Somebody calls me back and was like, "Listen, we didn't mean to offend you." And, "Who are you? You got a lot of fucking attitude to be calling us like this." And I'm like, "Well, I'm doing this and I'm doing that." By that time, I had done like one or two ghost productions. They was like, "Well, what are you working on?" So I sent them "Try Me" and maybe another tune. And that's when they were like, "OK, well, we would love to have you over here at Ubiquity Records." So that's kind of how PPP started. It was kind of a result of some level of record justice, I guess [laughs].

I've got to say this, "Act Like You Know" [from Triple P] is actually one of my favorite tracks of Dilla as a rapper. Could you talk about working with Dilla with him as the rapper and you being the producer?

Well, that was actually the second time, or even third time that I worked with Dilla, producing for him. One of the first things that I kind of produced for him was... I think it was under... when he signed to MCA Records, or I forget what they call it now. I think they just re-released it. I did a track called "Up in the Club." And so, yeah, that was my first time really kind of producing for him, I think. There were a couple times. I worked on some tracks for Welcome to Detroit as well. I did some programming there.

I didn't know that.

Yeah, nobody knows that [laughs]. Well, there's a lot people don't know. I'll say that. So working with him on "Act Like You Know" was probably the toughest time, because he was sick at that point. Just when we had put out the last Dilla instrumental album on Bling 47 [The Official Jay Dee Instrumental Series Vol. 2: Vintage] I called him to do a photoshoot and he basically hit me back like, "Look, man, I'm not going to be able to do this photoshoot because I'm not feeling well." And he started explaining what was going on with him. He was just like, "Look, man, just don't tell nobody that I'm not feeling well." So we didn't do the photoshoot. I actually ended up taking photos of his drum machine.

And then just after that, we were meant to connect and work on some stuff. And then it was just like, "Look, man, this thing is not going my way." And I asked him, "All right. Well, look, I just need you to do a verse on this track." And it took quite a while. It was almost to the point where the album had needed to be turned in. I almost missed a due date. And yeah, last minute, he sent me these verses and I actually, I was just so grateful that he was able to actually finish the track.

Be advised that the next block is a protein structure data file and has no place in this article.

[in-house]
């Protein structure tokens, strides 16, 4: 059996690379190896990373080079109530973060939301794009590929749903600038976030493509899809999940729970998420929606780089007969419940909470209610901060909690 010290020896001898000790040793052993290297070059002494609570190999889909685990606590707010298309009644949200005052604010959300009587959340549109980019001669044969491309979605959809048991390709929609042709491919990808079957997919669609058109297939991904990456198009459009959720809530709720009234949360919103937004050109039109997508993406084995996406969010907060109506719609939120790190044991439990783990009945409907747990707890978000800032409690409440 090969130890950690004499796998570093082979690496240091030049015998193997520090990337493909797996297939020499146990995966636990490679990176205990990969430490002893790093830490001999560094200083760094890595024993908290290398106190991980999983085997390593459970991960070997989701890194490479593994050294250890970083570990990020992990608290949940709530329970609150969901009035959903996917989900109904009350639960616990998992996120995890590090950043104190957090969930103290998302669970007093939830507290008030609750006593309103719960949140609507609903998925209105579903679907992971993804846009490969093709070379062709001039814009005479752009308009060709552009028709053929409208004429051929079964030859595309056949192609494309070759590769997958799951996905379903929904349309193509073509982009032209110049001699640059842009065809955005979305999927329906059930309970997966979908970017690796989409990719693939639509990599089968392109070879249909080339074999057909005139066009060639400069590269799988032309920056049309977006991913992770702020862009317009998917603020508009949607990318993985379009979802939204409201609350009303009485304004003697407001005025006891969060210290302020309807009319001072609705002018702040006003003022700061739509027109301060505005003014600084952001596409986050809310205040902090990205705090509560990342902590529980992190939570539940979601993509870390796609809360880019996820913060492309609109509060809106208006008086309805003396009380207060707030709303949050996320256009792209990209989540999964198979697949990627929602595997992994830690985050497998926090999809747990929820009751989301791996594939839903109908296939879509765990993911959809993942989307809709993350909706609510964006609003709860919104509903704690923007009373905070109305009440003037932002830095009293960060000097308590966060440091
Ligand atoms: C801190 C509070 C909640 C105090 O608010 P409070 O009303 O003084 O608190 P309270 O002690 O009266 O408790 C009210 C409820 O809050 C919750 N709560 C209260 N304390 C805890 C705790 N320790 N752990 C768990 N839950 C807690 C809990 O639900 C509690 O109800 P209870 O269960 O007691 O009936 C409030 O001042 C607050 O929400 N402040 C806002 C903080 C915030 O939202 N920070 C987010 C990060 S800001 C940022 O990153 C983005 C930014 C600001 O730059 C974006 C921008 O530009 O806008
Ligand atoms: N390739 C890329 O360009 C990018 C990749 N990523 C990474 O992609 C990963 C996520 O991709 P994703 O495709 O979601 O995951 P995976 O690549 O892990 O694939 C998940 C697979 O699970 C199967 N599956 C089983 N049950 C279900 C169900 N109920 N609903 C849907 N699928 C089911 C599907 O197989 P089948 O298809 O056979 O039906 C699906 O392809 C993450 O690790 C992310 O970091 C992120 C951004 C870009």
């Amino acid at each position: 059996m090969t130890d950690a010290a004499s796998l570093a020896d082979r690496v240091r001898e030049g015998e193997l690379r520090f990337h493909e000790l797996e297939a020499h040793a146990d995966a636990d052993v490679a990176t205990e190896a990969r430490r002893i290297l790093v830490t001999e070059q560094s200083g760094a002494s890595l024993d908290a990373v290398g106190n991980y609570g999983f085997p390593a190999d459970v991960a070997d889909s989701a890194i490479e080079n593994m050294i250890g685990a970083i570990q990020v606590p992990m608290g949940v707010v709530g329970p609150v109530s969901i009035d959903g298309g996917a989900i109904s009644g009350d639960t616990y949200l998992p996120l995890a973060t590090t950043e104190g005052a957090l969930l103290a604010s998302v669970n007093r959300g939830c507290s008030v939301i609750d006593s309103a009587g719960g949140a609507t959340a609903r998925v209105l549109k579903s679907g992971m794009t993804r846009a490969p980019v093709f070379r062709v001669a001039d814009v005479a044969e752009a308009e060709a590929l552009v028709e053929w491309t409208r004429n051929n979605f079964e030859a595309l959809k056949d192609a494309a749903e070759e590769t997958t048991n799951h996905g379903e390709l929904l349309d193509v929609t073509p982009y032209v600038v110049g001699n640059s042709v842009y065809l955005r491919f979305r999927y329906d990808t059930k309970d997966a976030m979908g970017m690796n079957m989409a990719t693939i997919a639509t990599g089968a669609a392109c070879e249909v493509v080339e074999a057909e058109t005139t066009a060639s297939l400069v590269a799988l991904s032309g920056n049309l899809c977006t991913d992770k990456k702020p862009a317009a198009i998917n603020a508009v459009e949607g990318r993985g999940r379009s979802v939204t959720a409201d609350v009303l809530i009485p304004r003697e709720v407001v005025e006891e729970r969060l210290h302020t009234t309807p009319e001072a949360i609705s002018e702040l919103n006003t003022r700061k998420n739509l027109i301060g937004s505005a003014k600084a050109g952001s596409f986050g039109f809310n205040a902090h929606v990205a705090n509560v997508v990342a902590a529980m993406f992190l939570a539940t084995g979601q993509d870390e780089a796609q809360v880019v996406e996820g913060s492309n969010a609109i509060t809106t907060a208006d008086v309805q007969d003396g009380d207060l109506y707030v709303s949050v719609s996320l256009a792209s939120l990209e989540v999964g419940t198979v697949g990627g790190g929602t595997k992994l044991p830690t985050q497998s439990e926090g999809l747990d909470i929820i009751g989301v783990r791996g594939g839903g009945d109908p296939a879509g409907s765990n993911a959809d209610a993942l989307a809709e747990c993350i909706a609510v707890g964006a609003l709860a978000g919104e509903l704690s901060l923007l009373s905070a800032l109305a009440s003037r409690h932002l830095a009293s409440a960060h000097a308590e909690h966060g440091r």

What drove your creative focus away from hip-hop to making techno and house music?

Roy Davis Jr. Roy Davis Jr., man.


Roy fucking Davis Jr. We went to a club called The Shelter and I guess it was the 90s where [DJ] House Shoes was DJing on one floor. They had something going on in the basement, and then on the top floor was dance music, house stuff. And I'm pretty much from the era where people just, they don't cross-pollinate their genres. If you're into hip-hop, you do hip-hop. That's what you do. But I was always into what was happening on the top floor with dance music. And again, it's like the part of what I was saying to you at the beginning of our conversation: It's really about legacy, man. Techno and dance music is just as natural to me. Probably more natural to me than hip-hop.

We had to go out and get hip-hop. We had to go find hip-hop. You know what I mean? We had to watch Yo! MTV Raps every Saturday in order to get a dose of hip-hop. But techno and dance music was something that we got every day via the new dance show or just being. Whether it was Mojo [Ed: Detroit radio host The Electrifying Mojo] or whatever. Whatever it may be, whatever our source was, it was like it's just natural. It's in our bloodline. So it was always there, but it really took Roy Davis Jr. to ignite it.

When I signed to Ubiquity, PPP was really successful. I got a call from the label manager and he basically told me, "Well, there's this guy, Roy Davis, Jr., that wants to work with you, and Roy's a legend." And I remember him, he kept saying, "Legend, legend, legend." And eventually, I think I looked him up or asked somebody about him and they was like, "Yeah, that motherfucker is a legend, man. He's the reason why this shit is still sticking."

So I connected with Roy and I came to Chicago. I think there was something going on where I couldn't get a flight. So Roy sends a fucking limousine to come pick me up. I'm in the limousine solo. It drove all the way to Chicago if I recall correctly. And I connected with Roy and we made a song in like 10 minutes. Really quick. Really quick.

"It's almost like brain surgery. I never saw anybody work a crowd like that when I saw Roy do it."